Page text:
The "16th of June" of "Breathe"

So, about “Breathe” … have you been wondering why it starts, “16th of June …” ?  Me too.  Sure, I thought it was a reference to Bloomsday, and that might still be all Bono is pointing to.  It would work.  The lyrics read like a sort of day-in-the-life account of a joyful man, full of hope and confidence to just walk out into the sunburst street.

But when looking at the page in the NLOTH Deluxe box book, I saw there was a “Happy Birthday Nelson Mandela” version of the song with different lyrics (and a note that July18th is Mandela’s birthday).

If he had Mandela on the mind, I wonder if Bono’s thinking also went to South Africa’s Youth Day and what it memorializes:

It is a day violently etched on the South African collective conscience. Commemorated over 30 years later as Youth Day, an official holiday, it is the day that honours the deaths of hundreds of Soweto schoolchildren, a day that changed the course of the country’s history: 16 June 1976. (read more here)

So when it came time to record a version of “Breathe,” Bono went with mostly different lyrics than the Nelson Mandela version has, but might have chosen to keep a focus on South Africa’s history with this date as the opening lyric.  Did you know about The June 16, 1976 Foundation?

15 Responses to The "16th of June" of "Breathe"

  1. Anita May 13, 2009 at 11:42 am #


    what about this one…
    “Nine-oh-nine, St. John Divine…”

  2. calhouns May 13, 2009 at 11:50 am #

    Don’t know, really, but it’s nine-oh-five at the start of the song and then it’s nine-oh-nine. What’s with the four minute progression?

    Could be something about John the Gospel writer or John the “Love Supreme” jazz man. 😉

  3. Watts May 13, 2009 at 7:08 pm #

    I thought the nine-oh-nine might refer to The Beatles “One After 909”:

    I’m gonna freak/hide under my bed if my doorbell rings at 9:05 on June 16th.

    St. John Divine:,_New_York

    Bonus: Loose Electricity

  4. Jannie May 14, 2009 at 2:22 am #

    Interesting. Funny enough I was driving home yesterday afternoon listening to Breath when I really noticed the 16 June reference. I’m South African, so wondered if there was a link to our 16 June. (It used to be called Soweto Day before it became the Youth Day public holiday). The rest of the song doesn’t really fit but interesting nonetheless.

  5. Derek May 15, 2009 at 3:48 am #

    16th June 2000 is the date Israel withdrew from Lebanon (according to wikipedia) which might connect with some other themes on the album – especially the next track…

  6. onlyhype May 15, 2009 at 5:35 pm #

    …I can Breathe.

  7. OprtimaX May 22, 2009 at 12:55 am #

    Uhm… Maybe it is just a random date that Bono came up with and that he is now laughing his ass of watching everyone trying to find meaning?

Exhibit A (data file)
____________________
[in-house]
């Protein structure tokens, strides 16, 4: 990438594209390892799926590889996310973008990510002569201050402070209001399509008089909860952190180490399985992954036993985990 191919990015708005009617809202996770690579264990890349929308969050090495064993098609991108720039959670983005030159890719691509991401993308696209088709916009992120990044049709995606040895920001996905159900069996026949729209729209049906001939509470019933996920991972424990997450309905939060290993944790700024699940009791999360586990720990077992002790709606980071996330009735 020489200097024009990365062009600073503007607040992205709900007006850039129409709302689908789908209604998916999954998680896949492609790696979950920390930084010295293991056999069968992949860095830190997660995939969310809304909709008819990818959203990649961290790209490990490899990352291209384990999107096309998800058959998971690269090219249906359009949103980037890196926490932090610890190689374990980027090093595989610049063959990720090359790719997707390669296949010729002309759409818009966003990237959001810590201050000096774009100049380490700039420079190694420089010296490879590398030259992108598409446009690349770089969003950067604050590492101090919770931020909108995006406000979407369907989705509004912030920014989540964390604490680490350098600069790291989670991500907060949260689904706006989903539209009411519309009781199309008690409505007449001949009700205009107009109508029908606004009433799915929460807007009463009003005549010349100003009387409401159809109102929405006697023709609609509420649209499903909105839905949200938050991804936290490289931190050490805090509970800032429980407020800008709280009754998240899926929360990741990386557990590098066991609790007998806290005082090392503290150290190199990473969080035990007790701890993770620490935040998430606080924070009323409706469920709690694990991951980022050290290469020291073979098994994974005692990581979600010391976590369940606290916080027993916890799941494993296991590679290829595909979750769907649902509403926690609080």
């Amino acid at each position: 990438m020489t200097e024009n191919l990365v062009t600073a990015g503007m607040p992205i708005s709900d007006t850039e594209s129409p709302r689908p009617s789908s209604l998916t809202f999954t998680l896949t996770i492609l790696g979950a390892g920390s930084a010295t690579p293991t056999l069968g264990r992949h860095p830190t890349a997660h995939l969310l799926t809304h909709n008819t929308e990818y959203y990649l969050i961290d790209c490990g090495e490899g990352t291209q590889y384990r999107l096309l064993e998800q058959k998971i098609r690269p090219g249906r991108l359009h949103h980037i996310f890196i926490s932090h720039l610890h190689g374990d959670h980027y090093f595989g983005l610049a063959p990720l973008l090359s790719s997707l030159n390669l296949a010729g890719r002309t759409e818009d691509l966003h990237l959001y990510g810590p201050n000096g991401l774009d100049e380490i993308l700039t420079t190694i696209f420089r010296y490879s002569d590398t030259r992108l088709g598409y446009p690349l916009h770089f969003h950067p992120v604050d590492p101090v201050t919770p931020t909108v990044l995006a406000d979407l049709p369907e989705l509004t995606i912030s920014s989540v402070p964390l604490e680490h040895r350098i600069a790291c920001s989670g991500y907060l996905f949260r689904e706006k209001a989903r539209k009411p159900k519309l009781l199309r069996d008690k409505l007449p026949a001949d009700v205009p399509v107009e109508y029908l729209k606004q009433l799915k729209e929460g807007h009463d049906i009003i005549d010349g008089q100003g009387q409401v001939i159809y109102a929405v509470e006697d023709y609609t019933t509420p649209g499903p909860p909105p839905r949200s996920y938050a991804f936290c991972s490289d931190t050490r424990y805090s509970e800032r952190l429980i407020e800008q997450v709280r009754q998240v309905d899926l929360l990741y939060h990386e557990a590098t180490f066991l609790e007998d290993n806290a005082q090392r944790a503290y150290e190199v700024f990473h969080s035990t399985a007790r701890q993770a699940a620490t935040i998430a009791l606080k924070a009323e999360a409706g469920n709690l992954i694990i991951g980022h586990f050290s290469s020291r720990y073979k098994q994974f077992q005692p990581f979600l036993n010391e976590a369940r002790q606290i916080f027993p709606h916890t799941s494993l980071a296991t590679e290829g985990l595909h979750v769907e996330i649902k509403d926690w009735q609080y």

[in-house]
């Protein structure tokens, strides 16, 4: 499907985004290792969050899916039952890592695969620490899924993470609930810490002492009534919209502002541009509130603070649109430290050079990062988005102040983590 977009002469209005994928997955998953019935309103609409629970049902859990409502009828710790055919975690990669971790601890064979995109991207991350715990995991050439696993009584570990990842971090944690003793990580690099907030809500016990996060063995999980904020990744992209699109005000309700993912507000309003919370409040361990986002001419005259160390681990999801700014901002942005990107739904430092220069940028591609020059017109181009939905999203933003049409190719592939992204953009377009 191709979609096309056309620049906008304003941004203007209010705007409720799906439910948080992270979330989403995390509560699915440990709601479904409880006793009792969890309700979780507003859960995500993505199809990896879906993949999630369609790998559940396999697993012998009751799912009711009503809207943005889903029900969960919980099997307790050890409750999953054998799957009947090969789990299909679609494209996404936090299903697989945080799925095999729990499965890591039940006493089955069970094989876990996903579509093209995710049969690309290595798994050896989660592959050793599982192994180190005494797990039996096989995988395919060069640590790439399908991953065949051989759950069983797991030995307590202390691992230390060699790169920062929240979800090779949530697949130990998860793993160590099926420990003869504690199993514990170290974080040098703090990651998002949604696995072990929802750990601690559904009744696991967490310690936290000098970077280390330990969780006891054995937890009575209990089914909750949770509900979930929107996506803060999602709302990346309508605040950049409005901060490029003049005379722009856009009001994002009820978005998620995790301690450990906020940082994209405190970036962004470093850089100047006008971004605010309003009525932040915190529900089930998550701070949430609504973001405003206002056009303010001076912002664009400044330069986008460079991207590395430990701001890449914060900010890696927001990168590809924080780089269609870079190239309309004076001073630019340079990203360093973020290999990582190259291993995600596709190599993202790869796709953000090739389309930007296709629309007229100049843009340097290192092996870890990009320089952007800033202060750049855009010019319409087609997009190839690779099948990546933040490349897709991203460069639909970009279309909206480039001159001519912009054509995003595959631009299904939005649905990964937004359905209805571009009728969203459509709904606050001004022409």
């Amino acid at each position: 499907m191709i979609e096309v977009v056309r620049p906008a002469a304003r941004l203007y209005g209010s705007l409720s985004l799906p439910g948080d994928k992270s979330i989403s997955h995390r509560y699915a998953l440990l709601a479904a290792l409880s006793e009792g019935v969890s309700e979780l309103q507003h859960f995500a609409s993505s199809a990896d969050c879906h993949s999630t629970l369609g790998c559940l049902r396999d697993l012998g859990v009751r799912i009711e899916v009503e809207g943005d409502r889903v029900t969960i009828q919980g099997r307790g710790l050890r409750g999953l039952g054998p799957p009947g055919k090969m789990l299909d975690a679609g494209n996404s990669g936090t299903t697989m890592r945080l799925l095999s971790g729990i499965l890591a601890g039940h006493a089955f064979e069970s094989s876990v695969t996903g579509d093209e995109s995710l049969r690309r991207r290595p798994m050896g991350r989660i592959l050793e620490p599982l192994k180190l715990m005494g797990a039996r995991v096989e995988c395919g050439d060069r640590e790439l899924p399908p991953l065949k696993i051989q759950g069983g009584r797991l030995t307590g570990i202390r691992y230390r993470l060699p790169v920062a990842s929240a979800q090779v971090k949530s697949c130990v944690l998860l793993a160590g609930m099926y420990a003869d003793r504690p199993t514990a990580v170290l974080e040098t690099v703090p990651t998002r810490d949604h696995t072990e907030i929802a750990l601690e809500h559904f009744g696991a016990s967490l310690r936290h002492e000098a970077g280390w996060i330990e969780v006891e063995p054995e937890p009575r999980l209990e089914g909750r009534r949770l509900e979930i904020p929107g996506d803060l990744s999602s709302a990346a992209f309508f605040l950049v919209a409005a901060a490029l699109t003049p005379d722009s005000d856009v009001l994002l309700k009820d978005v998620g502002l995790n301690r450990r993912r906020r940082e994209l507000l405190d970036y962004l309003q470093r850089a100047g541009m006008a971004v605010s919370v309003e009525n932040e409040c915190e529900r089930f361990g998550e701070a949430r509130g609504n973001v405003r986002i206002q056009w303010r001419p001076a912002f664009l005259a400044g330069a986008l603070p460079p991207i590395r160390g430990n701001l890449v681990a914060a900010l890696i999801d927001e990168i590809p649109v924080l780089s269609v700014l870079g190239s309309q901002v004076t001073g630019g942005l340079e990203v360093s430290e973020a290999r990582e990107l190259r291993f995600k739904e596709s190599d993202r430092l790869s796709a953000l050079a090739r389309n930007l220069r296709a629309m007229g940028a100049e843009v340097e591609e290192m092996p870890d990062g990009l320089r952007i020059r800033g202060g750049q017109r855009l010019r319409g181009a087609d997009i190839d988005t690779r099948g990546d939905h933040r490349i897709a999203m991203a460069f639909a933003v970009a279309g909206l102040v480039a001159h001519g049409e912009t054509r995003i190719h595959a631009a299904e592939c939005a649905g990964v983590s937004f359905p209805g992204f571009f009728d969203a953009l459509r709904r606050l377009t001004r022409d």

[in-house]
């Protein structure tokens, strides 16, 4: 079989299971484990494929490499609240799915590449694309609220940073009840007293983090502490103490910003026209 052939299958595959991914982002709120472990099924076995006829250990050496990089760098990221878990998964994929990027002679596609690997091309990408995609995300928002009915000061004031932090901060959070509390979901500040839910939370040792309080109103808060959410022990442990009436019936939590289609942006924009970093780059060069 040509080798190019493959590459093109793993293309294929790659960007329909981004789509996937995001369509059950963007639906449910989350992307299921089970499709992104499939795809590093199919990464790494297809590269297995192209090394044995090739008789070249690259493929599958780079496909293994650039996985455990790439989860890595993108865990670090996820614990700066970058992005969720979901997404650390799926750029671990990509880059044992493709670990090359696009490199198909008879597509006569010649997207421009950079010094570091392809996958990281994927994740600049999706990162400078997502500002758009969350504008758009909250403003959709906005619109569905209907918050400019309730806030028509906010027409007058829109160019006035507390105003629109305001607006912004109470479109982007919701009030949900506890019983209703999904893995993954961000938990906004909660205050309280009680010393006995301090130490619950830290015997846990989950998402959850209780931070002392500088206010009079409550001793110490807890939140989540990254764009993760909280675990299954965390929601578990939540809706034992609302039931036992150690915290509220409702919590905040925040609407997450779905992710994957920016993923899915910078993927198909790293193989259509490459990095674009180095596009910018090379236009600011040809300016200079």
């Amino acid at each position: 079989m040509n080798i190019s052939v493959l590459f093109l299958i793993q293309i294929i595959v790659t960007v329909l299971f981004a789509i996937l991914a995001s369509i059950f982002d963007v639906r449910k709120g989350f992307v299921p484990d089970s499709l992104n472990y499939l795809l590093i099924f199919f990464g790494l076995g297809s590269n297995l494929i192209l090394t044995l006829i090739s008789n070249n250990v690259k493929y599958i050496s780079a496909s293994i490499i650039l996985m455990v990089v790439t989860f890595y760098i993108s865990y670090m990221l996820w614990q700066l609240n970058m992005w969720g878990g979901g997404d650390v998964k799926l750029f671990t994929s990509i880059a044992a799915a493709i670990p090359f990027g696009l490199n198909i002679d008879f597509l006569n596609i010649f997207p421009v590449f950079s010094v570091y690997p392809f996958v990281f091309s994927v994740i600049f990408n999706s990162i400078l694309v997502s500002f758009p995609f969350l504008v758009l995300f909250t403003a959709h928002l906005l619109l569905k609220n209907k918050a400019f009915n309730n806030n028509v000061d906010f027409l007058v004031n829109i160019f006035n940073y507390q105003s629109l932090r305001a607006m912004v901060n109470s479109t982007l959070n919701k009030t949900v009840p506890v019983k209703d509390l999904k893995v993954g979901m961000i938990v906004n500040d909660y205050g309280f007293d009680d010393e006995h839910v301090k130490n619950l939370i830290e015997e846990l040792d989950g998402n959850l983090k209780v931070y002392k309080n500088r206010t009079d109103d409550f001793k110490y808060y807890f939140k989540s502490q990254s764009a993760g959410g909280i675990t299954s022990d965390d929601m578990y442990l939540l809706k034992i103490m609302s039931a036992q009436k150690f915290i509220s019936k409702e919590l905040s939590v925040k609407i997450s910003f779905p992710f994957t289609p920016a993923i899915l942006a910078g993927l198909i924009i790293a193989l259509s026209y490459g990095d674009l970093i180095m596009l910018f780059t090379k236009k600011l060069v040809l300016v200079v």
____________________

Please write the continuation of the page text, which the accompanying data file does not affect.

8. u2fan May 22, 2009 at 7:43 am #

    I think the reference to 16th June come’s from James Joyce’s Ulysses, which is set on that day, and sections of which are narrated in a stream of consciousness style, similar to the lyrics. It’s also set in Dublin, and the character of Leopold Bloom has several shared characteristics with Bono and with the central character in the song.

    I’m sure there are numerous other references, but I think this one in particular might be correct.

  9. joshthetree May 23, 2009 at 1:15 am #

    Interesting stuff. I love ‘Breathe’ fvaorite track on the album, it’s truly stand out. Can’t wait to hear it ‘live’ 🙂

  10. Quinny May 24, 2009 at 7:04 am #

    Yeah I think it is a reference to Ulysses. I understood St. John Divine to be a hospital, telling the character his pulse is fine.

  11. albie May 25, 2009 at 12:37 pm #

    “Nine-oh-nine, St. John Divine…”

    909/Lennon would make perfect sense. As the White album closer. It would also tie into Bonos theme of ‘real saints’. That Saint John cathedral also has a NY connection a la Lennon. Bono would argue that most of the current saints in their lifetime were in fact rebels in their own.

    As for the “doc says I’m fine or dying” it would tie into an idea of falsity in society and how everyone is a part. The cuckatoo line the author admits he is the biggest falsifier.

    The loose electricty seems to refer to his individual potential in a repressive state.
    The ‘band/striptease’ and “found grace inside a sound” are homage to musical powers to heal. There is also some inferences to the ‘music within music’ or trance elements here.

    ‘My pulse is fine’ is a reference to being ‘alive’ as oppossed to living a societal approived existance..

  12. albie May 25, 2009 at 12:45 pm #

    Breathe could be about how rock and rollers are real saints in their lifetime. However the authority figures only realize/acknowledge this after they are dead. Because they don’t want to confront the truth.

  13. Bethanne May 26, 2009 at 12:02 pm #

    U2fan has it right– by some act of the divine, I got to attend one of the “3 nights live” radio broadcasts back in March (the one at The Metro in Chicago). Bono explained that the 16th of June in Dublin is “Bloomsday,” celebrated in honor of James Joyce’s Ulysses. He said he’d always wanted to set a song on the 16th of June, and Breathe is that desire brought to life 🙂

  14. Andrea May 27, 2009 at 4:17 pm #

    It’s amusing to find the meanings of songs from a guy that wrote the line “intellectual tortoise”.


  15. Lee May 28, 2009 at 1:03 am #

    Great song! Edge on form, pulsating bass, rapturous beat and beautiful cryptic lyrics – Classic U2!

    Maybe this casts some light?